Our previous data on 670 adolescents and young adults demonstrated that mean arterial pressure remained a predictor of PWV (and AIx and BrachD) even after correcting for adiposity, metabolic abnormalities (glucose, insulin, type 191
or type 226
diabetes) and inflammation. A few studies have specifically evaluated the relationship between BP classification and PWV including one that found higher PWV in pre-hypertensive adolescents compared to controls, but only in Caucasians.92
Our data found higher PWV in pre-hypertensive non-Caucasians, however, we measured the standard carotid-femoral PWV and in the Zhu, et al, paper, carotid to dorsalis pedis was measured,92
and it is known that PWV is higher in smaller leg vessels compared to the central aorta.26
A study examining younger children, mean age 11.4 years, demonstrated higher PWV in subjects with SBP ≥ 90th
percentile, the cut-point for pre-hypertension, compared to normotensives.93
However, the investigators did not determine if differences existed between pre- and true-hypertensives. Our findings confirm the graded increase in PWV from normo- to pre- to hypertensive youth, We also provide BP level stratified data for AIx and BrachD, techniques previously employed to investigate other CV risk factors in youth such as diabetes94
and metabolic syndrome,95
but not to date used for pediatric hypertension research.
Our finding of a graded increase in the prevalence of TOD across the BP strata, although cross-sectional, suggests that progression to higher levels of BP increases CV risk at a young age. However, our cross-sectional findings need to be confirmed in longitudinal studies. Furthermore, due to our study design, our population had a high prevalence of obesity and T2DM. However, BP classification remained an independent predictor of all the TOD measures even in multivariable models where BMI and presence of diabetes were entered as covariates. Furthermore, the prevalence of both obesity and T2DM are increasing around the globe. Therefore, our data point to the importance of modifying CV risk factors in high risk youth even if only at borderline levels.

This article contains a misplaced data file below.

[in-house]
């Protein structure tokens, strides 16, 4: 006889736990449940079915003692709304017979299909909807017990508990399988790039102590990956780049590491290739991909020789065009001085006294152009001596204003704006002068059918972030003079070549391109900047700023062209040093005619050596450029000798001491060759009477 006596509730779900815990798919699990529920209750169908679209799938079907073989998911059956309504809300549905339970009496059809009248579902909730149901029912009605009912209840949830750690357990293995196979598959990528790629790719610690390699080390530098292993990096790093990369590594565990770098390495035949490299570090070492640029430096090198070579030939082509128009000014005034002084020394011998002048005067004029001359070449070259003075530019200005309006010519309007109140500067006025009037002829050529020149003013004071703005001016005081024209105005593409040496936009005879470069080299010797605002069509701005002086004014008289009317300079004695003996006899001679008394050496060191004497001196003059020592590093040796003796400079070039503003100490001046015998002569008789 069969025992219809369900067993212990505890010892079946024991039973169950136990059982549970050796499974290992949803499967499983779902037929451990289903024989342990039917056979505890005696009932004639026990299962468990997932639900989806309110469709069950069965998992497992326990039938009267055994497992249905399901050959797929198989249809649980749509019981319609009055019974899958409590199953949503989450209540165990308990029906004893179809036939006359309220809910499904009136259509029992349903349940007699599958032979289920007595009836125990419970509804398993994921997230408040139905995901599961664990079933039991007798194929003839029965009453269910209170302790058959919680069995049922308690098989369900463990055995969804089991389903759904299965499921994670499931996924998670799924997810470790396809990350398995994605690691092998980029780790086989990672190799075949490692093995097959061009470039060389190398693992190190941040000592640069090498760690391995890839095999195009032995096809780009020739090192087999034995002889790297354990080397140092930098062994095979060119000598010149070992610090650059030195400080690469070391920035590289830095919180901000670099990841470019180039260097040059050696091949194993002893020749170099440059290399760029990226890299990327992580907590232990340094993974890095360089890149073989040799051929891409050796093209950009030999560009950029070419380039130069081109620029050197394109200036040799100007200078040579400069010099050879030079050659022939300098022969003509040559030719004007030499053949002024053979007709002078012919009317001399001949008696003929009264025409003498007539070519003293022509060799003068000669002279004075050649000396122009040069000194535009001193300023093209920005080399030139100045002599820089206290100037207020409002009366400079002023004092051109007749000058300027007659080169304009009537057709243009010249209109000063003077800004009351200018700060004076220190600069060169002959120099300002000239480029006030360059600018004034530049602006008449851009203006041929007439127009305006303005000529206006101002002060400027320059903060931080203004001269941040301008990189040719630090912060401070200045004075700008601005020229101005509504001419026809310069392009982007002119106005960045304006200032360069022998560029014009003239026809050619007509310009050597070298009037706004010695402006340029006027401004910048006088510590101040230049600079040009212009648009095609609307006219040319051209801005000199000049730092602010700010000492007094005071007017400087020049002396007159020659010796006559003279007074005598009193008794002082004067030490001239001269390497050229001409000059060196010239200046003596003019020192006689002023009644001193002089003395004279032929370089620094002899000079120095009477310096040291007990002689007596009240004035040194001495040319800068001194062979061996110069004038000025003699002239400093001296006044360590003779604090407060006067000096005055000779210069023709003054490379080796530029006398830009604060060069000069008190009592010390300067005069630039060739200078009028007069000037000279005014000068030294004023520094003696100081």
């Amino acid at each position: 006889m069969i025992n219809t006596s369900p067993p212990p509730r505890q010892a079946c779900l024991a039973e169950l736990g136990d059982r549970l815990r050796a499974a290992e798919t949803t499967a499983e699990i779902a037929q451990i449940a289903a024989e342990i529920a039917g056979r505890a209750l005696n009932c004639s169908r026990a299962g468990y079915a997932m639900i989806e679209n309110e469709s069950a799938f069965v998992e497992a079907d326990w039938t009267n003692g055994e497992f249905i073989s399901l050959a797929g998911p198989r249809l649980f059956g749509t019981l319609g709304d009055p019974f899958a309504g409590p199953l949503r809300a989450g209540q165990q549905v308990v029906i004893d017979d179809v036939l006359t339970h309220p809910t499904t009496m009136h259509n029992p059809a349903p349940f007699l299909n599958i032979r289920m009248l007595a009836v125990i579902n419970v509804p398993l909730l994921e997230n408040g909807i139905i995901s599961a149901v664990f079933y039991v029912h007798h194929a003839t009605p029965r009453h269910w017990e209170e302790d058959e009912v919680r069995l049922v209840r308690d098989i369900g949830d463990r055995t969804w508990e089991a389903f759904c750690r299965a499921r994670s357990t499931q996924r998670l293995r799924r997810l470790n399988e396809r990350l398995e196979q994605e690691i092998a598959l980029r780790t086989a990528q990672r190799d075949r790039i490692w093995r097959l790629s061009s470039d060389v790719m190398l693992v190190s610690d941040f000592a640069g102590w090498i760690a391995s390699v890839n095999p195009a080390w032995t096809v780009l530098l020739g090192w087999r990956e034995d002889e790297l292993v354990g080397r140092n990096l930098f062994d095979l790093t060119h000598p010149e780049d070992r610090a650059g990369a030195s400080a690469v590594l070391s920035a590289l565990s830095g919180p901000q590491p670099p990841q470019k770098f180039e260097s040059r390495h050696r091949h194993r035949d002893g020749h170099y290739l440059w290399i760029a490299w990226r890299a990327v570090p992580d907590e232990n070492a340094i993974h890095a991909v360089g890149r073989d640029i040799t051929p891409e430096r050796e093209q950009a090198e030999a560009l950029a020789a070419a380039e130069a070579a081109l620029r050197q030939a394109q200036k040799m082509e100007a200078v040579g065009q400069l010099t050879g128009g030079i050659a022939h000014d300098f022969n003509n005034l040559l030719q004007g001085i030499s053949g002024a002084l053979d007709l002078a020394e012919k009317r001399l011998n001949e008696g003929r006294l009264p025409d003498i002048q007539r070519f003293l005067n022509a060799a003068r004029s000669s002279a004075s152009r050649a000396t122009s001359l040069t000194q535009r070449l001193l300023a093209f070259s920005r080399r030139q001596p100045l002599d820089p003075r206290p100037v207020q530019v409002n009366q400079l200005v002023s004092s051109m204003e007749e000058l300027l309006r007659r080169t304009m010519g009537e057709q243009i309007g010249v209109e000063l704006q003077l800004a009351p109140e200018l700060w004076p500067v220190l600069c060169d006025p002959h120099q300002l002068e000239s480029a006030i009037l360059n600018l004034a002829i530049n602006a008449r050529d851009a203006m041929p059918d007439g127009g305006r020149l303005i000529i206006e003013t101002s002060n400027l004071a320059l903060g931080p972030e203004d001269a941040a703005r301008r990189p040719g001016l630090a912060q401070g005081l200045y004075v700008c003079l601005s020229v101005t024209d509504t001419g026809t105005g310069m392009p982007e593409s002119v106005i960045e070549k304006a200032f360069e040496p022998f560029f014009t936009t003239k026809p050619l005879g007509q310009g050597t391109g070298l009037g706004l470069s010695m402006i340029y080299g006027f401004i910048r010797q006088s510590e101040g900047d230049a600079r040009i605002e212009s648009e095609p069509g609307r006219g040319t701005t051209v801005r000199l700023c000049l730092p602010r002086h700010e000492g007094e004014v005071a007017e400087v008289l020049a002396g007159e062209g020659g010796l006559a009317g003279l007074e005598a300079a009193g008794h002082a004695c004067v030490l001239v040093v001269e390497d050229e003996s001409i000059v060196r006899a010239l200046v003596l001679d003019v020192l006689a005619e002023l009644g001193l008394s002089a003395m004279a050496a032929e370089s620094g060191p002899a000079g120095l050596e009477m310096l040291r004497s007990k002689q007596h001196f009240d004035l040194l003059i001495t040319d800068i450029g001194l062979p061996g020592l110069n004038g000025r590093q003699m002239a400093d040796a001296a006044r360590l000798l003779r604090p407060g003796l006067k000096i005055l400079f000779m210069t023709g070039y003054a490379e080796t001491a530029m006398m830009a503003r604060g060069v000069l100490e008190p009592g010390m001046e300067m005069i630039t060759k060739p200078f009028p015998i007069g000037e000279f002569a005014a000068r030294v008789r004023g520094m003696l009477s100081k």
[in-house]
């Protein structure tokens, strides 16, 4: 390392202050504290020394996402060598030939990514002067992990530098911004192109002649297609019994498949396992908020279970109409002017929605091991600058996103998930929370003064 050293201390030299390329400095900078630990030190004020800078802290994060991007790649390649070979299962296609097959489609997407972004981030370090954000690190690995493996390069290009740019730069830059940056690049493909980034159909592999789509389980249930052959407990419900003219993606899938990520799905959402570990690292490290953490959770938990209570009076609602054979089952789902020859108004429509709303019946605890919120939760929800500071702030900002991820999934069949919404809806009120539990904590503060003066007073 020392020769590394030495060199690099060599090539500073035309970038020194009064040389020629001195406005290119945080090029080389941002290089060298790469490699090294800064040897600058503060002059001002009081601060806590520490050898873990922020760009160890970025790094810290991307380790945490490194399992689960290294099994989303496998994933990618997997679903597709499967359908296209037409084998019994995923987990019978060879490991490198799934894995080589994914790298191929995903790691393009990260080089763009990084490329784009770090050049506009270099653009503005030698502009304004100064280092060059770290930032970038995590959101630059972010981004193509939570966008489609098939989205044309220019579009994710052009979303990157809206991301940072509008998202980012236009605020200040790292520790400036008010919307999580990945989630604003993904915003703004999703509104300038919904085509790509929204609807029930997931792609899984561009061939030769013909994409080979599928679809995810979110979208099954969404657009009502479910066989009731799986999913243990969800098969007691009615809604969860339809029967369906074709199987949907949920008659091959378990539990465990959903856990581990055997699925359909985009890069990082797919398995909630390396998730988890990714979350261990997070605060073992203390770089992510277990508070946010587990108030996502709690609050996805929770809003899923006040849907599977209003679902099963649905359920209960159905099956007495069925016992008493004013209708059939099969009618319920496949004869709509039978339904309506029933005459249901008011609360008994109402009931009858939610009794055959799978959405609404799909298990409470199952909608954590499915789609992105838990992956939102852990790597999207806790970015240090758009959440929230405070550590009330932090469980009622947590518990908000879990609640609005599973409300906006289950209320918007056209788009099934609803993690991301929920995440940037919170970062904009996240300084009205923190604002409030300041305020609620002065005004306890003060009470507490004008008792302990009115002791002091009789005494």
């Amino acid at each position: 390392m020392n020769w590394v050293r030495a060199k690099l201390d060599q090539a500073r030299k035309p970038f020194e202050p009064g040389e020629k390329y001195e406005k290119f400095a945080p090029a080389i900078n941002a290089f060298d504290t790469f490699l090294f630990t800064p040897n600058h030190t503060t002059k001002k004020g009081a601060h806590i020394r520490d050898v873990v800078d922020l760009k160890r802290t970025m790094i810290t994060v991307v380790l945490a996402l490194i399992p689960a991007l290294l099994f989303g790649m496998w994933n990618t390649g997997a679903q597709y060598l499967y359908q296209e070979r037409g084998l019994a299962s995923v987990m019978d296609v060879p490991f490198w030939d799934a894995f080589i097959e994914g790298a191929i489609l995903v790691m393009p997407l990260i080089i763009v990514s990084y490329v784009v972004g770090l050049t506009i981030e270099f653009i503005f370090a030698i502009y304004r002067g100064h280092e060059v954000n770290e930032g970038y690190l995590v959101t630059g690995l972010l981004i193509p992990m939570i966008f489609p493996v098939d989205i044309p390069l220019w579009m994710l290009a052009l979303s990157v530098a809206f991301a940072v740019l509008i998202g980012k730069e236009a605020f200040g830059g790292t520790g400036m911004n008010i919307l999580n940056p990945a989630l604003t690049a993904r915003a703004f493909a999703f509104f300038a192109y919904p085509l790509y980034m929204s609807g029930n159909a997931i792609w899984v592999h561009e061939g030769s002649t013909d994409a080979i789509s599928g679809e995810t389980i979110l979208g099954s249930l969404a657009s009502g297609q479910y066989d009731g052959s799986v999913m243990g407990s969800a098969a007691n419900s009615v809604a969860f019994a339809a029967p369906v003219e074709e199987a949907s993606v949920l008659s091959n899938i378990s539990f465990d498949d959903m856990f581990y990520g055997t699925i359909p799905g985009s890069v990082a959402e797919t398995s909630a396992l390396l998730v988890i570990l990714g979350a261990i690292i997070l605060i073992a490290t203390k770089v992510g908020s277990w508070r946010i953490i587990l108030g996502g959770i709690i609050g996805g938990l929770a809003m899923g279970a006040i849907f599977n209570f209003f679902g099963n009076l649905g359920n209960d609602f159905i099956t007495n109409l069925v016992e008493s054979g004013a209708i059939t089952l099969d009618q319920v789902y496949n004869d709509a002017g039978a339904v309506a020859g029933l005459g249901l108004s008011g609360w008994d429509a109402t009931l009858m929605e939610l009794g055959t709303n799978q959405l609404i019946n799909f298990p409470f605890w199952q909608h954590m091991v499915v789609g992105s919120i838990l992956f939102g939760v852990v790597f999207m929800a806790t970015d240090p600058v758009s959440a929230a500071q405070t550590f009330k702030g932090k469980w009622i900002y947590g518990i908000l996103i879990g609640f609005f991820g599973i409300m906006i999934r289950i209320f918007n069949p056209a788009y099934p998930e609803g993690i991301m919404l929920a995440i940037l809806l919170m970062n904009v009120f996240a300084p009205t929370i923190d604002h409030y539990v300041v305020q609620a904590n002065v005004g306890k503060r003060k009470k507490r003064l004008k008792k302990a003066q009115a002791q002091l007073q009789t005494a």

Some studies have suggested that the relationship between BP and arterial stiffness merely reflects the effect of increased distending pressure on the vessel.63
Investigations of brachial arterial compliance under isobaric conditions demonstrating impaired vascular function in hypertensives refute this assertion.96, 97
Furthermore, our model controlled for MAP and still found an effect of BP group on BrachD, suggesting the effect was independent of baseline pressure.
There is much controversy on the appropriate method to index LVM to correct for differences in body size. Some studies have shown that fat-free body mass is more closely related to LVM than other anthropometric measures.46, 98, 99
We chose to index LVM to ht2.7
because measurement of fat-free mass requires specialized equipment not readily available to many physicians and because the de Simone method of indexing LVM 20
has produced a gender-independent partition value of 51 g/m2.7
that has proven better at predicting incident CV events4, 99
compared to other allometric adjustments including indexing to ht1.7
suggested by 4, 100
Chirinos, et al,101
which was only superior at predicting all-cause mortality.
Our data provide additional support for the argument that BP is having an important effect on the CV system in adolescents and young adults even with only modest elevation in BP (above the 90th
%). This supports the concept that pediatricians should be prospectively identifying children and adolescents with BP above the 90th
percentile and should begin lifestyle intervention earlier to prevent cardiac and vascular consequences. This also suggests that it may be necessary to consider implementation of pharmacologic intervention earlier and at a lower BP to prevent progression to sustained hypertension as documented in the adult TROPHY study.102
This is especially important as these target organ changes may well be part of a vicious cycle that leads to further increases in BP and greater target organ disease. Longitudinal trials addressing the issue of earlier treatment based on intermediate non-invasive CV endpoints rather than using arbitrary cut-points are needed.